The Downfall of ESPN: What Happened and How Their Response Still Misses the Mark

ESPN's recent layoffs, while predictable, were still quite disappointing. Let's talk about how ESPN got here, how they're fumbling the response and a few things they should be doing.

Pro Market Obsession

ESPN's heavy emphasis on professional sports, pro-focused commentators, and pro sports markets has left college football fans feeling alienated. Shows like PTI and Around the Horn often neglected college sports, and commentators like Mike Wilbon and Chris "Mad Dog" Russo seemed disinterested and out of touch with the college football world. This pro-market approach disregards the unique passion and obsession of college football fans, who can easily detect inauthenticity.

The Democratization of Information

Twitter changed the game for ESPN. The gold standard for breaking sports news and sports was replaced with a community-driven model that operated in near real-time. ESPN didn't even own the direction of the stories they broke on Twitter. The discussion immediately moved from a platform ESPN controlled to a distributed community.

The Rise of the New Media Experts and Entertainers

In its golden era, ESPN was the average fan's go-to for authoritative analysis and entertaining commentary on all things sports. YouTube ushered in a new era. It brought with it three major disruptions to ESPN's world:

  • It opened the eyes of viewers that ESPN's on-air talent didn't have a monopoly on insight (or entertaining commentary)
  • It offered selection and curation
  • It offered entertainers who felt far more accessible than a suit at a desk in Bristol

Streaming services, and the new attention economy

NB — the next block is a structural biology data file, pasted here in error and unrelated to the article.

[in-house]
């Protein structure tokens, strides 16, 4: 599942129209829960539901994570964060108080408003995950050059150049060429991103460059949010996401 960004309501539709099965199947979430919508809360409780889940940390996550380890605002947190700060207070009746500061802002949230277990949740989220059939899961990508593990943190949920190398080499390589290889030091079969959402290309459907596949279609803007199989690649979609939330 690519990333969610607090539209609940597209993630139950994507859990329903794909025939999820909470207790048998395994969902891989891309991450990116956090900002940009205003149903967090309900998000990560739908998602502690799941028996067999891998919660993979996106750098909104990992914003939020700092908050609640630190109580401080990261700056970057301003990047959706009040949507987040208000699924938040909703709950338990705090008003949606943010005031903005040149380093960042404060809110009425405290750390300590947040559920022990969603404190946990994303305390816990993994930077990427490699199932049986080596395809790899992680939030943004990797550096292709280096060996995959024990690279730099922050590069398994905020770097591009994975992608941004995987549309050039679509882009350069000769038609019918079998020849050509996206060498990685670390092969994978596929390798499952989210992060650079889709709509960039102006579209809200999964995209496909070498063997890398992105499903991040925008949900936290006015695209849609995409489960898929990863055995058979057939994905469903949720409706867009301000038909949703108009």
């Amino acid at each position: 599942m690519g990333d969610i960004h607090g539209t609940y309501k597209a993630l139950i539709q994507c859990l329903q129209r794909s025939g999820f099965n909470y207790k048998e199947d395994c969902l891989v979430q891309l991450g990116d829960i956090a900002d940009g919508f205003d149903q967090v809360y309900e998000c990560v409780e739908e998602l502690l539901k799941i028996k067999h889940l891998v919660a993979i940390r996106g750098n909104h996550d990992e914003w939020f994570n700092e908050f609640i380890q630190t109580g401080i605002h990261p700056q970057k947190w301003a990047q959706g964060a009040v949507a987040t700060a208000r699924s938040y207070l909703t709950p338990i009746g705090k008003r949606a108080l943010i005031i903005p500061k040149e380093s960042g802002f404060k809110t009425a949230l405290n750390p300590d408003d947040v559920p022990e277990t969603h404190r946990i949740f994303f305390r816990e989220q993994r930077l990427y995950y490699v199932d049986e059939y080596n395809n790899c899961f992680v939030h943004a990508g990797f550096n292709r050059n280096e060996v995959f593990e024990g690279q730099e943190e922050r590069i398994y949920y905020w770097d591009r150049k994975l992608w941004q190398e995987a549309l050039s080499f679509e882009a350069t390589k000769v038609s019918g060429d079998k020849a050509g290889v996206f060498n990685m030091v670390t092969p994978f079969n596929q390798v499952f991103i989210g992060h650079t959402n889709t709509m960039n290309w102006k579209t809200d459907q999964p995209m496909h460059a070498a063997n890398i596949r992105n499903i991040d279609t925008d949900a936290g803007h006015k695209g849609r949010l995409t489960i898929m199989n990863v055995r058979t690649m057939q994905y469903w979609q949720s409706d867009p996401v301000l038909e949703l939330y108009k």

Streaming services broke ESPN's cable subscription stronghold. But the rise of doom scrolling on Instagram and TikTok put the nail in the coffin for ESPN's scripted programming.

Americans' attention span is now shorter than a goldfish, literally.

To anyone with eyeballs, streaming inertia was at full speed, while ESPN was still flat-footed and slow to respond. Early iterations of Watch ESPN were buggy, slow, and hilariously unmonetized. Historically, sports platforms have harnessed the latest technology to move their own spaces forward. But ESPN, already inexcusably terrible in reacting to 4k distribution, also felt no urgency to accommodate streaming

If you're trying to save GameDay, don't fire a host that resonates with your core audience for an incongruous fit Hail Mary.

A Response Gone Wrong

Now you have ESPN playing musical chairs, and the music stopped. They had monstrous broadcast contracts as well as huge on-air talent contracts they needed to shed. They were all agreements made at a time when legacy media was the standard. Many of their shows now get fewer eyeballs than an episode of Late Kick with Josh Pate, but they're paying 7 figure deals for people to host them.

Scrambling to fix the issue, ESPN realizes it needs two things:

  • To not lose Gen Z and younger millennials
  • Shed massive contracts made in a legacy media era

Desperate to capture that younger audience, ESPN gaveg Pat McAfee an 85 million dollar contract. But in doing so, they're also missing why his YouTube channel was so popular. Ironically, forcing McAfee into GameDay hurts both ESPN's expansion and retention goals. The younger audience will see him making an establishment move, while the core audience of GameDay is going to feel alienated by his style.

ESPN is leaning into McAfee's YouTube and non-traditional presence but also trying to make him the new face of their legacy media, which is a mistake. If you're trying to save GameDay, don't fire a host that resonates with your core audience for an incongruous fit Hail Mary.

What About Politics

Leaning hard into politics did hurt ESPN, but not in the way many think. Sports journalism as a whole hurt itself by going more political over the last few years. ESPN could afford to do it more than, say, The Athletic because live sports is still their main revenue source.

ESPN saw ratings dive in time slots where shows were largely political. Scripted content was the main casualty in their move political. Live sports was such a money maker that it subsidized their political scripted shows.

So what is ESPN doing right? Shedding large talent contracts and replacing them with salaries that are fractional in comparison is smart. ESPN realizes the scripted show ratings will be what they'll be regardless of who is in the seat.

Wrong? They're overestimating what large contracts for McAfee and Smith will do to move the needle on their legacy assets. In McAfee's case, it may do more harm than good.

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